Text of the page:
When blues-rock legend George Thorogood, best known for his song "Bad to the Bone," learned that the Rock, Ribs and Ridges Festival co-features barbecued ribs with the music, he coined a new motto for the event -- "Good to the Bone."

And if the recipe of ribs and southern rock for the first four festivals was good to the bone, the milestone fifth annual Rock, Ribs and Ridges Festival might be described as boneless, because of a new, larger venue and perhaps wider musical appeal.

Start with Thorogood, who, with his band the Destroyers, is celebrating his 40th anniversary in music. Thorogood will headline on the concert stage, along with Grand Funk Railroad, for the two-day event June 28 and 29.

Add the new venue -- the Sussex County Fairgrounds in Augusta -- and world-class ribbers and craft beer brewers, and you have the makings for the best fest yet. The first four fests were held at Hidden Valley on the side of a mountain -- hence, the Ridges in Rock, Ribs and Ridges -- but that Vernon ski resort went out of business last fall.

"The fairgrounds is a huge recognition and branding factor," said Executive Producer Howard Freeman, of Promo 1 in Fairfield. "It became a no-brainer. It gives us room to grow."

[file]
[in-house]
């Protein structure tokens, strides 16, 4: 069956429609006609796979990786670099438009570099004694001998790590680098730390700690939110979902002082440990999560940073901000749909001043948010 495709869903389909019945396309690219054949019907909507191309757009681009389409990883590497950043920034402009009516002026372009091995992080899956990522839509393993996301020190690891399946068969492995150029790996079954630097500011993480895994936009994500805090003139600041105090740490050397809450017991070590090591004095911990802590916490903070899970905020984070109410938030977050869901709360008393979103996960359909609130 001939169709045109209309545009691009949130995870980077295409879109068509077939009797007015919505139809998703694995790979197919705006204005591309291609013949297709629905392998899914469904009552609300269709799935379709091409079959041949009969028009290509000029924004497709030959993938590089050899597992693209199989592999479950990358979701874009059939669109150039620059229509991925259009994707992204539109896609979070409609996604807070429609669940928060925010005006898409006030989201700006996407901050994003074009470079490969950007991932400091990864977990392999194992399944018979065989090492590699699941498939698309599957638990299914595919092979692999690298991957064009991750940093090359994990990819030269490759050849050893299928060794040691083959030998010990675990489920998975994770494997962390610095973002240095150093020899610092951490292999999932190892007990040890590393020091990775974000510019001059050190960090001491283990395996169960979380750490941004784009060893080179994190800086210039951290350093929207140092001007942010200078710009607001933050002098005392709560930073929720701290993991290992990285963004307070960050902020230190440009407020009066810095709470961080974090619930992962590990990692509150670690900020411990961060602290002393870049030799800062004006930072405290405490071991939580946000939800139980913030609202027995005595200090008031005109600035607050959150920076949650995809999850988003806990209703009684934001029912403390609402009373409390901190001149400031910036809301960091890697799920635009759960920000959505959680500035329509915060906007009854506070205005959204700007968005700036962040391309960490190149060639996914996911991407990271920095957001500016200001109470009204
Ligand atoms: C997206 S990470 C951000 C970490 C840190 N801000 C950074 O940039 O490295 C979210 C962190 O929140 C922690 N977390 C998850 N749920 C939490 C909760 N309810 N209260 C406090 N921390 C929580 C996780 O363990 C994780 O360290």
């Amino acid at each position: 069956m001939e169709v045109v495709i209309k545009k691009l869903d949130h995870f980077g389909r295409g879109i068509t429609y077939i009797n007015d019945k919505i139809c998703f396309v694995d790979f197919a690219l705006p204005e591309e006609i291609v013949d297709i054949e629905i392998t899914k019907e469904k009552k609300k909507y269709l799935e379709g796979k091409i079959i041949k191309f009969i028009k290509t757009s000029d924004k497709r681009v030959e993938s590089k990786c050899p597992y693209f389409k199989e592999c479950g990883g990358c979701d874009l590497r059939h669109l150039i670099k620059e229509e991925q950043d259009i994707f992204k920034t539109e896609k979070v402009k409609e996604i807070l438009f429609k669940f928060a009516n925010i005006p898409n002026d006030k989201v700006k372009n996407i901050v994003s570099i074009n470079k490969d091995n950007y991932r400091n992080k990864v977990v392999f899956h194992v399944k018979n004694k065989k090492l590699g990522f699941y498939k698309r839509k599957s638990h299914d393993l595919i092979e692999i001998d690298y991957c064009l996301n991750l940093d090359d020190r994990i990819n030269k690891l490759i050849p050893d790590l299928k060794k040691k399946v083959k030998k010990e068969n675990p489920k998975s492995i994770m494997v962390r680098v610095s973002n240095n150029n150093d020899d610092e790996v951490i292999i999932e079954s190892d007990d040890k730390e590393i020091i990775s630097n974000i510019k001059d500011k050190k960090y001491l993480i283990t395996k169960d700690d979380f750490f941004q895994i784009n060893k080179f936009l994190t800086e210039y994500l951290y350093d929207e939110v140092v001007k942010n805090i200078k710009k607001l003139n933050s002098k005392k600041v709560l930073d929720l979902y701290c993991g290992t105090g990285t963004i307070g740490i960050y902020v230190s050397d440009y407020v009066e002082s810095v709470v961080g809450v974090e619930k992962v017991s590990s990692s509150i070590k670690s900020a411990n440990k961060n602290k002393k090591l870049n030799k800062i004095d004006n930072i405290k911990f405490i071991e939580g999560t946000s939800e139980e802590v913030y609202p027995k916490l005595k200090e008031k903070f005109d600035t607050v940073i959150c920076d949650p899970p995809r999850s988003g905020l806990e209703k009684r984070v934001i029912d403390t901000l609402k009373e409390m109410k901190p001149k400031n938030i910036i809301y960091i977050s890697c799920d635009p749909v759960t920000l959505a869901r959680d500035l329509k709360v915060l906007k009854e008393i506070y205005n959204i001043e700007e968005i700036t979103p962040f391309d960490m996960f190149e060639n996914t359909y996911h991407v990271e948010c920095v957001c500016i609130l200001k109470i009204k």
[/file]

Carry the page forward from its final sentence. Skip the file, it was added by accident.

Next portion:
But Freeman and his sponsors were already considering a move, even before the unfortunate circumstances at Hidden Valley left their event homeless.

"Frankly, last year we had Charlie Daniels, and we had such a demand that we ran out of parking. We kind of outgrew the venue," Freeman said.

By ROBERT DiGIACOMO, Atlantic City Insiders |

George Thorogood isn’t one to wax nostalgic about his 40 years in rock.

 

“Every night I walk on stage — that’s the moment,” says Thorogood, who appears with his band The Destroyers at the House of Blues in Atlantic City 8 p.m. Thursday, June 19. “I just don’t take it any farther than that. That’s all you got right at the time. I don’t have yesterday. I don’t know what tomorrow is going to be. This is the biggest thrill of my life — here and now — as a musician, anyway.”

For the Wilmington, Del., native, the last four decades have taken him on a ride he never imagined.

Thorogood, whose guitar style was heavily influenced by early blues and rock greats such as Elmore James and Chuck Berry, didn’t necessarily envision becoming a household name when he launched his career at the height of the soft rock era of the mid-’70s.